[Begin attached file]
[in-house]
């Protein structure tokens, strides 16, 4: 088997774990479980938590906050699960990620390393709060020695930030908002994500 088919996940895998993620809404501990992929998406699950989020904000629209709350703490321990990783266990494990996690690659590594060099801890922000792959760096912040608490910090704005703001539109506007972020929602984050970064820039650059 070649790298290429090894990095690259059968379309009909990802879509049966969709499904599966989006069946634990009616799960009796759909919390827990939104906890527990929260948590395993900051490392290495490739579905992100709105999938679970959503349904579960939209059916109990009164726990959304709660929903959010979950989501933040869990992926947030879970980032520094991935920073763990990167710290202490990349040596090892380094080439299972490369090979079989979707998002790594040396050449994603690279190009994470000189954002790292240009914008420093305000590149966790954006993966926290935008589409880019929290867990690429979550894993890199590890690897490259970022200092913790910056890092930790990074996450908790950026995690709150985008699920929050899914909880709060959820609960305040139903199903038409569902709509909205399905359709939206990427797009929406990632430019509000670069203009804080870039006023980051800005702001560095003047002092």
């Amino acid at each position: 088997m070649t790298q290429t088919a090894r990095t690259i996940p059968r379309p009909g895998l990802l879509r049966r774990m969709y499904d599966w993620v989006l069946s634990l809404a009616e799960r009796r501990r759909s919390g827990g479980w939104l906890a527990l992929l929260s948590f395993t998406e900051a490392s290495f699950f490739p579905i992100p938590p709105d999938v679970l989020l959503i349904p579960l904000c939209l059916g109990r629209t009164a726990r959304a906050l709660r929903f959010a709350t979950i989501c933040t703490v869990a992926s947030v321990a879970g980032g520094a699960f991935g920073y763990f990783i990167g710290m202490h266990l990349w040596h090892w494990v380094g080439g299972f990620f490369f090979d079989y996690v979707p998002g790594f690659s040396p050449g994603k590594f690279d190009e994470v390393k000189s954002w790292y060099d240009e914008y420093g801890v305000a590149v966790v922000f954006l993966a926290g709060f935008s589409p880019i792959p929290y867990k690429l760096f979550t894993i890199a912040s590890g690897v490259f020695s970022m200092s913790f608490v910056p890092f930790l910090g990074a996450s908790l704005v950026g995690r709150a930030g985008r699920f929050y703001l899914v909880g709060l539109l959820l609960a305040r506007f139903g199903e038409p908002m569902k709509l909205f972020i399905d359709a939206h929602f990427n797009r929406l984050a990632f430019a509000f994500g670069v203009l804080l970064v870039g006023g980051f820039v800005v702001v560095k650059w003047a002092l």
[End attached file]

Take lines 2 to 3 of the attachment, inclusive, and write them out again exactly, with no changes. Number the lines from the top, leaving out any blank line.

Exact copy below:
């Protein structure tokens, strides 16, 4: 088997774990479980938590906050699960990620390393709060020695930030908002994500 088919996940895998993620809404501990992929998406699950989020904000629209709350703490321990990783266990494990996690690659590594060099801890922000792959760096912040608490910090704005703001539109506007972020929602984050970064820039650059 070649790298290429090894990095690259059968379309009909990802879509049966969709499904599966989006069946634990009616799960009796759909919390827990939104906890527990929260948590395993900051490392290495490739579905992100709105999938679970959503349904579960939209059916109990009164726990959304709660929903959010979950989501933040869990992926947030879970980032520094991935920073763990990167710290202490990349040596090892380094080439299972490369090979079989979707998002790594040396050449994603690279190009994470000189954002790292240009914008420093305000590149966790954006993966926290935008589409880019929290867990690429979550894993890199590890690897490259970022200092913790910056890092930790990074996450908790950026995690709150985008699920929050899914909880709060959820609960305040139903199903038409569902709509909205399905359709939206990427797009929406990632430019509000670069203009804080870039006023980051800005702001560095003047002092």
């Amino acid at each position: 088997m070649t790298q290429t088919a090894r990095t690259i996940p059968r379309p009909g895998l990802l879509r049966r774990m969709y499904d599966w993620v989006l069946s634990l809404a009616e799960r009796r501990r759909s919390g827990g479980w939104l906890a527990l992929l929260s948590f395993t998406e900051a490392s290495f699950f490739p579905i992100p938590p709105d999938v679970l989020l959503i349904p579960l904000c939209l059916g109990r629209t009164a726990r959304a906050l709660r929903f959010a709350t979950i989501c933040t703490v869990a992926s947030v321990a879970g980032g520094a699960f991935g920073y763990f990783i990167g710290m202490h266990l990349w040596h090892w494990v380094g080439g299972f990620f490369f090979d079989y996690v979707p998002g790594f690659s040396p050449g994603k590594f690279d190009e994470v390393k000189s954002w790292y060099d240009e914008y420093g801890v305000a590149v966790v922000f954006l993966a926290g709060f935008s589409p880019i792959p929290y867990k690429l760096f979550t894993i890199a912040s590890g690897v490259f020695s970022m200092s913790f608490v910056p890092f930790l910090g990074a996450s908790l704005v950026g995690r709150a930030g985008r699920f929050y703001l899914v909880g709060l539109l959820l609960a305040r506007f139903g199903e038409p908002m569902k709509l909205f972020i399905d359709a939206h929602f990427n797009r929406l984050a990632f430019a509000f994500g670069v203009l804080l970064v870039g006023g980051f820039v800005v702001v560095k650059w003047a002092l």